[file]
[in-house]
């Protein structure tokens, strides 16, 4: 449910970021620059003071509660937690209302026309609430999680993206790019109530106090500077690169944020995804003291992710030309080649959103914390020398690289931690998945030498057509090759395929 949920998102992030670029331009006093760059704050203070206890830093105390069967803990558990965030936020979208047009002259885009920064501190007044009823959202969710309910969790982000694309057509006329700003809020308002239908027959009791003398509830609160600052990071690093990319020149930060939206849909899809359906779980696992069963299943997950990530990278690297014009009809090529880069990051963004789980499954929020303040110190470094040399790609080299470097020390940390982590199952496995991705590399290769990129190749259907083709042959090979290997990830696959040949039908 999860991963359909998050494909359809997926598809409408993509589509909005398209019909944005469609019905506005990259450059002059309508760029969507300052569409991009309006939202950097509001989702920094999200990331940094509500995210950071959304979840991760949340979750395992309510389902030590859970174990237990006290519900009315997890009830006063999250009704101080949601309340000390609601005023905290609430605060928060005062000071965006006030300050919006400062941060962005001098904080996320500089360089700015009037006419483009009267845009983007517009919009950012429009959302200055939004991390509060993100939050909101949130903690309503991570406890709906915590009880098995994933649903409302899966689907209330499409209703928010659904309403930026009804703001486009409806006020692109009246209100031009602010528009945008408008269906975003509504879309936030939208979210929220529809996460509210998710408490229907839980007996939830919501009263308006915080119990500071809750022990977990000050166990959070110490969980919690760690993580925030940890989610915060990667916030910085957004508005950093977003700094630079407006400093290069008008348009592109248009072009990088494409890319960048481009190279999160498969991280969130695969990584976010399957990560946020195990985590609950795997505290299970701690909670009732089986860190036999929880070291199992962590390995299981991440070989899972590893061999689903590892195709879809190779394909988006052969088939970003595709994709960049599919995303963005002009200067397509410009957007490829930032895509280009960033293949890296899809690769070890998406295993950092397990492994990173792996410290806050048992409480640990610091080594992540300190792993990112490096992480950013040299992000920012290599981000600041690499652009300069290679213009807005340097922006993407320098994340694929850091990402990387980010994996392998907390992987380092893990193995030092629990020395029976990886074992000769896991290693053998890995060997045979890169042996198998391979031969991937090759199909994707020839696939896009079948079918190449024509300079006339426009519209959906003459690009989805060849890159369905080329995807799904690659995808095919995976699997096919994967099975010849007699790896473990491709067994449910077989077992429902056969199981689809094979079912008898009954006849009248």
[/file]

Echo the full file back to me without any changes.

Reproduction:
[in-house]
């Protein structure tokens, strides 16, 4: 449910970021620059003071509660937690209302026309609430999680993206790019109530106090500077690169944020995804003291992710030309080649959103914390020398690289931690998945030498057509090759395929 949920998102992030670029331009006093760059704050203070206890830093105390069967803990558990965030936020979208047009002259885009920064501190007044009823959202969710309910969790982000694309057509006329700003809020308002239908027959009791003398509830609160600052990071690093990319020149930060939206849909899809359906779980696992069963299943997950990530990278690297014009009809090529880069990051963004789980499954929020303040110190470094040399790609080299470097020390940390982590199952496995991705590399290769990129190749259907083709042959090979290997990830696959040949039908 999860991963359909998050494909359809997926598809409408993509589509909005398209019909944005469609019905506005990259450059002059309508760029969507300052569409991009309006939202950097509001989702920094999200990331940094509500995210950071959304979840991760949340979750395992309510389902030590859970174990237990006290519900009315997890009830006063999250009704101080949601309340000390609601005023905290609430605060928060005062000071965006006030300050919006400062941060962005001098904080996320500089360089700015009037006419483009009267845009983007517009919009950012429009959302200055939004991390509060993100939050909101949130903690309503991570406890709906915590009880098995994933649903409302899966689907209330499409209703928010659904309403930026009804703001486009409806006020692109009246209100031009602010528009945008408008269906975003509504879309936030939208979210929220529809996460509210998710408490229907839980007996939830919501009263308006915080119990500071809750022990977990000050166990959070110490969980919690760690993580925030940890989610915060990667916030910085957004508005950093977003700094630079407006400093290069008008348009592109248009072009990088494409890319960048481009190279999160498969991280969130695969990584976010399957990560946020195990985590609950795997505290299970701690909670009732089986860190036999929880070291199992962590390995299981991440070989899972590893061999689903590892195709879809190779394909988006052969088939970003595709994709960049599919995303963005002009200067397509410009957007490829930032895509280009960033293949890296899809690769070890998406295993950092397990492994990173792996410290806050048992409480640990610091080594992540300190792993990112490096992480950013040299992000920012290599981000600041690499652009300069290679213009807005340097922006993407320098994340694929850091990402990387980010994996392998907390992987380092893990193995030092629990020395029976990886074992000769896991290693053998890995060997045979890169042996198998391979031969991937090759199909994707020839696939896009079948079918190449024509300079006339426009519209959906003459690009989805060849890159369905080329995807799904690659995808095919995976699997096919994967099975010849007699790896473990491709067994449910077989077992429902056969199981689809094979079912008898009954006849009248």